02/26/2017 by Ryan Sabelhaus
Ryan's back with his tournament report from the Anaheim Regional Championships, where he was able to outlast over 500 competitors to finish at 6th place. He discusses his deck list, along with some big revelations for future Standard format tournaments!
What’s happening, 60cards readers! I’m back again with a short article this time, in which I’ll discuss what just happened at Anaheim Regionals and go over the deck that I piloted to a strong finish at this tournament. This exciting Regional Championship has come and gone, leaving behind a very strange deck as our champion… Darkrai-EX w/ Dragons? I’m sure that I can speak for nearly everybody in the Pokemon community when I say that nobody saw this coming. To make this tournament even more odd, the top decks that dominated the tournament didn’t even use any cards from the new expansion Sun & Moon: Speed Darkrai-EX variants and Mega Mewtwo-EX/Garbodor ended up taking the majority of spots for Day 2 of Anaheim Regionals. Although there were some new faces in the elite second day of competition (Decidueye-GX, Lapras-GX, Tauros-GX), many players opted to pick comfort choices that they were used to testing with.
I was able to secure a very good placing at this tournament with an extremely consistent Mega Mewtwo-EX/Garbodor deck that I’ve been playing around with for the longest time. After two long days of competition, I went into the Top 8 of Anaheim Regionals as the 3rd seed overall, inevitably falling short of the gold to a Vespiquen/Zoroark/Mew-EX build. Now I’ll go over this deck, discuss what makes this build so consistent, and review some of the matchups that I faced throughout the 14 rounds of Swiss and Top 8 match. We’ll also go over some interesting facts that I picked up during this tournament that should certainly apply to all future Standard format events. Let’s jump into this article!
Table of contents
Anaheim Regionals 6th Place – Mega Mewtwo-EX/Garbodor
Anaheim Tournament Report
Interesting Facts from this Regionals
Anaheim Regionals 6th Place – Mega Mewtwo-EX/Garbodor
- 4x Mewtwo EX
- 3x M Mewtwo EX
- 1x Hoopa EX
- 2x Shaymin EX
- 1x Garbodor
- 2x Trubbish
- 4x Professor Sycamore
- 3x N-supporter
- 2x Lysandre
- 1x Hex Maniac
- 4x VS Seeker
- 3x Trainer's Mail
- 4x Ultra Ball
- 4x Mega Turbo
- 4x Mewtwo Spirit Link
- 3x Float Stone
- 1x Super Rod
- 2x Shrine of Memories
- 1x Parallel City
- 4x Double Colorless Energy
- 7x Psychic Energy
For anyone that has seen the Team ARG Pokemon-TCG fan page on Facebook, I can guarantee that you have seen this list before. This is the exact 60 cards that Igor Costa used to get 2nd place at the Dallas Regional Championships, and in my opinion, is the best possible 60 card combination for a Mega Mewtwo-EX/Garbodor deck. The list is very consistent and has plenty of maxed out trainer spots to assure that all important cards are found when necessary. These include the 4 Mewtwo Spirit Link, to assure that a player can mega evolve on the second turn of the game without ending their turn, the 4 Mega Turbo, to assure that every Mega Mewtwo-EX can swing for big damage and take knockouts in succession, and 4 Ultra Ball to almost guarantee a first turn Hoopa-EX to find all the Mewtwo-EX. With a very thick M Mewtwo-EX line, getting out a turn 2 mega evolution is all but certain for this deck.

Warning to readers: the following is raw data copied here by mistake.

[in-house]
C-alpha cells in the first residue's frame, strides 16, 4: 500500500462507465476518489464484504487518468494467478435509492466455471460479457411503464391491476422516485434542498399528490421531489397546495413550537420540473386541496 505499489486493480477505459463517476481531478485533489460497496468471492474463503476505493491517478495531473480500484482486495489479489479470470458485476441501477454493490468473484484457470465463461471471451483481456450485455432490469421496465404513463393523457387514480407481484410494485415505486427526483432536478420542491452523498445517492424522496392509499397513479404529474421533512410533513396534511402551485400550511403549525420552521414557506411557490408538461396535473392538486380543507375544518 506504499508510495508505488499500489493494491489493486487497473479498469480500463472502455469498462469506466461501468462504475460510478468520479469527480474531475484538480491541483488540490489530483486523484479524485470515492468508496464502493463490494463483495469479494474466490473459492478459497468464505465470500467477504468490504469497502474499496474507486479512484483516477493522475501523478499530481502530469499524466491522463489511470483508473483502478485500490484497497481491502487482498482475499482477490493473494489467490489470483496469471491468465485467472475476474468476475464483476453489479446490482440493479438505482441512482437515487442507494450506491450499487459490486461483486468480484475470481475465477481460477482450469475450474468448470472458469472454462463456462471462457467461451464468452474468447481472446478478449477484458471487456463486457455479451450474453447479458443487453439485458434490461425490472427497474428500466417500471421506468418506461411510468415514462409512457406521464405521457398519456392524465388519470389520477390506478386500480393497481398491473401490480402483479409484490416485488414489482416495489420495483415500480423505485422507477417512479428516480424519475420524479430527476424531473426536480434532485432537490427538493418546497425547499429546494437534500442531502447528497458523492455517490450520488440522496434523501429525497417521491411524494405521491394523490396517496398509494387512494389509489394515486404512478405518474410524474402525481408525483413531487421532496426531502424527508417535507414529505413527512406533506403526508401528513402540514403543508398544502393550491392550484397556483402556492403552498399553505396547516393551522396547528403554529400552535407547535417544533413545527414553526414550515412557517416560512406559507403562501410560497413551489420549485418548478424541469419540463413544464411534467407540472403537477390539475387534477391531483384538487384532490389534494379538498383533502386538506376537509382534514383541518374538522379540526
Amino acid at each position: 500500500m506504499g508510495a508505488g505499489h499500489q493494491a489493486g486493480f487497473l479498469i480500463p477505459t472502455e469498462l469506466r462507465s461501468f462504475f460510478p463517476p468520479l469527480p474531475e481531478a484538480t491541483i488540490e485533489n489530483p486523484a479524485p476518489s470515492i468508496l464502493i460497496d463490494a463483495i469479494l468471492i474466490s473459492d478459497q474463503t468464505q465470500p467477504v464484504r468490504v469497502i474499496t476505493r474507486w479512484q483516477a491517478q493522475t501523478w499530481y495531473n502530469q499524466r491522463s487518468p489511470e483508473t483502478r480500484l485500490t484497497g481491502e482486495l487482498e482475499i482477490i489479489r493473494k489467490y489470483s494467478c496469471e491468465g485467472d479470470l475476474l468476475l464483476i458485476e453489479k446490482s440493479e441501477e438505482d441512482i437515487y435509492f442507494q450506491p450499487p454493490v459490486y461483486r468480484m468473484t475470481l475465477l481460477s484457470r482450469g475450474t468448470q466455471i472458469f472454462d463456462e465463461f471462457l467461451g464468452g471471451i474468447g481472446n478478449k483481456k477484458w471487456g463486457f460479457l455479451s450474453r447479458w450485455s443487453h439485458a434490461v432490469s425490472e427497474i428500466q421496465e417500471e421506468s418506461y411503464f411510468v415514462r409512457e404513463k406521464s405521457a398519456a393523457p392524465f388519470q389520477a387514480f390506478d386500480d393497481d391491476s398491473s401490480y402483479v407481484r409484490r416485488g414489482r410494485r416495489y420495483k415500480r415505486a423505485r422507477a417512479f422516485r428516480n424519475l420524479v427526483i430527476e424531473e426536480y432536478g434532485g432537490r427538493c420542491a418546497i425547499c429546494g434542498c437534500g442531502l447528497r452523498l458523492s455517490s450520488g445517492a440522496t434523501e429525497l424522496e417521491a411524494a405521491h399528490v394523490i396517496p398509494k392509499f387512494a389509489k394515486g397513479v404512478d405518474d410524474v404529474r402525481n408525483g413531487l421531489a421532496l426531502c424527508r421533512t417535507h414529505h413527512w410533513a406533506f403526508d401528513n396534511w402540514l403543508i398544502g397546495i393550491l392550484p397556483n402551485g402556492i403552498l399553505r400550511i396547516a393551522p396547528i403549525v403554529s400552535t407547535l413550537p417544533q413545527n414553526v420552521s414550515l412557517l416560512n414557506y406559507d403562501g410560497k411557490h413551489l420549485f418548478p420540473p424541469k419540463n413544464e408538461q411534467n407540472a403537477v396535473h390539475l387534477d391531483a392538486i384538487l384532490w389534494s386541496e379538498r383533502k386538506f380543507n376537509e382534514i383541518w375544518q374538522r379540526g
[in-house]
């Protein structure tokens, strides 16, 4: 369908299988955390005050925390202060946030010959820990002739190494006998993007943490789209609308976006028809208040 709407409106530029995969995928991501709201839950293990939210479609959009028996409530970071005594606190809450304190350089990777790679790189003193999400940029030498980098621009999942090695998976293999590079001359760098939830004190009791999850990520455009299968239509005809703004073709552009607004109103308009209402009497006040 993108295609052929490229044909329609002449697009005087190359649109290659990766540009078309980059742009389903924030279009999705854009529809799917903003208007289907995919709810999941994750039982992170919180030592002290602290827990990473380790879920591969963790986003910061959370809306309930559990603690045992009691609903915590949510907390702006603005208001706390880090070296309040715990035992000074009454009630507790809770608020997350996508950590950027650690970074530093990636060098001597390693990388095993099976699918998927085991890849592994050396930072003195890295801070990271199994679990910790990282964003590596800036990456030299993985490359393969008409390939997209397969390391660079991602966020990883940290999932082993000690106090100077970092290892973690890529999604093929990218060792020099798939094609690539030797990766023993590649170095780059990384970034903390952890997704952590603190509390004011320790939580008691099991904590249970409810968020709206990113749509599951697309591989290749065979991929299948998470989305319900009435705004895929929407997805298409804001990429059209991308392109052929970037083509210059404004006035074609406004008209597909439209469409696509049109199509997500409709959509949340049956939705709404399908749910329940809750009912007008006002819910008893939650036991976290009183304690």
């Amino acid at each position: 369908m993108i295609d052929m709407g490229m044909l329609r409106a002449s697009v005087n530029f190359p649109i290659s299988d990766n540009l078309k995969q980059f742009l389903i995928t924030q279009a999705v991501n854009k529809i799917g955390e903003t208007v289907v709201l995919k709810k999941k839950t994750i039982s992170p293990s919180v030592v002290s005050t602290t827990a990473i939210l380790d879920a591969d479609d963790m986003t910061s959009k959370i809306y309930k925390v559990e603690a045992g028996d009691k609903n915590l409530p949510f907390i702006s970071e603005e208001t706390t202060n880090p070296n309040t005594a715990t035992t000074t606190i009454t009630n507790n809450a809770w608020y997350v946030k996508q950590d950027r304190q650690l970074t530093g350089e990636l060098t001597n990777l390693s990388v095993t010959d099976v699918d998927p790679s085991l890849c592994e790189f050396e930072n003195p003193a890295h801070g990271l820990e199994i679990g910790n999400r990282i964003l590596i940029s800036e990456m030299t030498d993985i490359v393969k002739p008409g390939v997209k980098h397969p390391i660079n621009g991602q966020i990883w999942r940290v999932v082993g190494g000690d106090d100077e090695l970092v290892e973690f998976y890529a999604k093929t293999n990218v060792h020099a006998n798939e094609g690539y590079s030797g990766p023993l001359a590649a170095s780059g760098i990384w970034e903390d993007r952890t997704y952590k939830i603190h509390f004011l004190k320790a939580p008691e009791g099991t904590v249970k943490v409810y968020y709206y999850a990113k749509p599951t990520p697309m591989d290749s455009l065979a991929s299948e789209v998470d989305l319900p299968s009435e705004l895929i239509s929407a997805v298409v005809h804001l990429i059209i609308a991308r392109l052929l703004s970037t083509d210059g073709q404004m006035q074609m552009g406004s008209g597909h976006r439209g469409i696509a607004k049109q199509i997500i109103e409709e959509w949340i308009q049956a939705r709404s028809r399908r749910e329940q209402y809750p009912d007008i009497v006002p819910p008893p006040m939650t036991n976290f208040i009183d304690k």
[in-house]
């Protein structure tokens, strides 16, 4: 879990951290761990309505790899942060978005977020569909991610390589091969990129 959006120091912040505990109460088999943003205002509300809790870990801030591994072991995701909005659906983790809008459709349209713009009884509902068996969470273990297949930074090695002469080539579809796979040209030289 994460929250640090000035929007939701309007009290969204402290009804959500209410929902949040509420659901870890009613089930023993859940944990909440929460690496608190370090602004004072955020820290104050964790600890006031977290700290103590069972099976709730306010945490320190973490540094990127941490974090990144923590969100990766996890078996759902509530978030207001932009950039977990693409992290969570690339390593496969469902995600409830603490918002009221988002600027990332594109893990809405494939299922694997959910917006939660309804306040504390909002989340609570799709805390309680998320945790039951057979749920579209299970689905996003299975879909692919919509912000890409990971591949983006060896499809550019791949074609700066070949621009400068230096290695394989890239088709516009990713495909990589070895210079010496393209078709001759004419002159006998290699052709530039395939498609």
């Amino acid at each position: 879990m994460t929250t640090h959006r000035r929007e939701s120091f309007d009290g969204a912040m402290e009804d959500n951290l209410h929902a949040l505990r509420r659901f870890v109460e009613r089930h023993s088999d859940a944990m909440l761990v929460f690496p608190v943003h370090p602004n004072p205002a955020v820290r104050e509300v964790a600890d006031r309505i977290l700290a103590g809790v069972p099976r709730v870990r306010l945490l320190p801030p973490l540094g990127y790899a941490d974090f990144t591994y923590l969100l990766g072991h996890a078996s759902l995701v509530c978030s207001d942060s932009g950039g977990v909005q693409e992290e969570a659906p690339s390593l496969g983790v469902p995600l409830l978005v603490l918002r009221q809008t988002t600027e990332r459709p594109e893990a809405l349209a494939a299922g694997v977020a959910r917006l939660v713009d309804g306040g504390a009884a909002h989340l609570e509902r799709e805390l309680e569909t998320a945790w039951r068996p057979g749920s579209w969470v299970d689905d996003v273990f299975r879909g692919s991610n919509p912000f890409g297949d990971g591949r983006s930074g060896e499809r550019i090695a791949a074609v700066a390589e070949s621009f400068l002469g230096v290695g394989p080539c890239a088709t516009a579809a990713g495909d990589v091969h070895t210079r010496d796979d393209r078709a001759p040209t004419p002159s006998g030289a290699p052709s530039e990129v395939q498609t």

For possible changes to make, there is always the possibility of adding in an Espeon-GX line to the deck. Travis Nunlist was also able to make the Top 8 at this tournament using M Mewtwo-EX/Garbodor/Espeon-GX, which has 58 of the same cards used in the above list. If a player were to take out the Hex Maniac and one of the Trainers’ Mail for the 1-1 Espeon-GX line, that would be the same list Travis used in Anaheim. In my opinion, the Espeon-GX is a very good card that would have certainly helped in the mirror match, against opposing Vespiquen builds, and many other matchups. Both versions of this deck are powerful in the current Standard format, it’s just a preference call based on what decks are expected in that area.
Anaheim Tournament Report
Round 1: Yveltal-EX / Garbodor / Tauros-GX WLT 0-0-1
Round 2: Yveltal-EX / Garbodor / Tauros-GX WW 1-0-1
Round 3: Gardevoir-EX (Despair Ray/Brilliant Arrow) LWW 2-0-1
Round 4: Volcanion-EX / Volcanion WW 3-0-1
Round 5: Mega Mewtwo-EX / Garbodor / Zebstrika WW 4-0-1
Round 6: Mega Mewtwo-EX / Garbodor WW 5-0-1 (James Horvath)
Round 7: Mega Mewtwo-EX / Garbodor/ Espeon-GX WLW 6-0-1 (Sam Chen)
Round 8: Yveltal-EX / Garbodor / Tauros-GX / Mewtwo WLT 6-0-2 (Jimmy Pendarvis)
Round 9: Darkrai-EX / Yveltal / Oranguru WLW 7-0-2 (Josh Fernando)
End of Day 1: 23 Points (2nd seed overall)
Round 10: Darkrai-EX / Yveltal / Tauros-GX WW 8-0-2 (Lawrence Xu - 1st seed)
Round 11: Vespiquen / Herdier / Zoroark / Oranguru LWT 8-0-3 (Phinnegan Lynch)
Round 12: Yveltal-EX / Garbodor / Tauros-GX / Mewtwo LL 8-1-3 (Igor Costa)
Round 13: Decidueye-GX / Vileplume / Tauros-GX WLT 8-1-4 (John Kettler)
Round 14: Solgaleo-GX / Lurantis-GX / Glaceon-EX WW 9-1-4 (Drew Kennett)
End of Day 2 Swiss: 31 Points (3rd seed overall)
Top 8: Vespiquen / Zoroark / Mew-EX / Oranguru LL 9-2-4 (Jeffrey Cheng)
Overall Placing: 6th Place
So, this is exactly how my two-day tournament went by round. I started off the day playing against two straight Yveltal-EX/Garbodor/Tauros-GX decks, which is inherently a good matchup for M Mewtwo-EX in my opinion. Swinging for more damage and having more HP is just the beginning, as the real game-changer comes when Damage Change is used to completely place all damage onto one of their attackers and force an opponent to swing 3 times into the same Mega Mewtwo-EX. This inevitably leads to a win in almost every game and can only be counteracted by an opponent hitting a one-shot knockout on a Mega Mewtwo-EX (which can come from a Mewtwo EVO or Ninja Boy into Tauros-GX).
My third round should certainly not have gone so well for me, as Mega Gardevoir is almost a complete auto-loss for this deck. With Psychic weakness and only needing two energies to attack, Gardevoir can destroy a Mega Mewtwo-EX with ease. I was able to get a little lucky and trap a Hoopa-EX in the active position until multiple Mega Mewtwo-EX were powered up. There was also a pinnacle point in game 3, in which my opponent accidentally knocked his hand and deck to the ground. He attempted to pick them both up but couldn’t discern which cards were his hand. The judges were called over and since my opponent had just used a Trainers’ Mail to find an N (the only card we knew was in his hand), I was given the option of either letting my opponent use an N or to just have him receive a game loss. I chose to let him play the N and to continue the game, which ended up going my favor in the end.
The fourth round was a Volcanion-EX deck, which is a very easy matchup for Mega Mewtwo-EX. This round didn’t go too smooth at first, but I ended up sealing each game with a Garbodor down to shut off all extra damage. The next 3 rounds were all mirror matches, as I played against 3 straight Mega Mewtwo-EX decks. The mirror match is all about getting setup, conserving resources, and making sure to watch out for Damage Change plays or 4-energy Scattershot knockouts. Since Scattershot applies weakness, a Shrine of Memories can be used to hit for big damage and potentially swing a game. Perhaps the shining moment of this tournament was when I was able to find my one copy of Hex Maniac to shut down Sam Chen’s Eevee from using Energy Evolution on the first turn. This actually allowed me to gain a huge advantage in the prize exchange and prevented a big threat from hitting the board, which won me the match.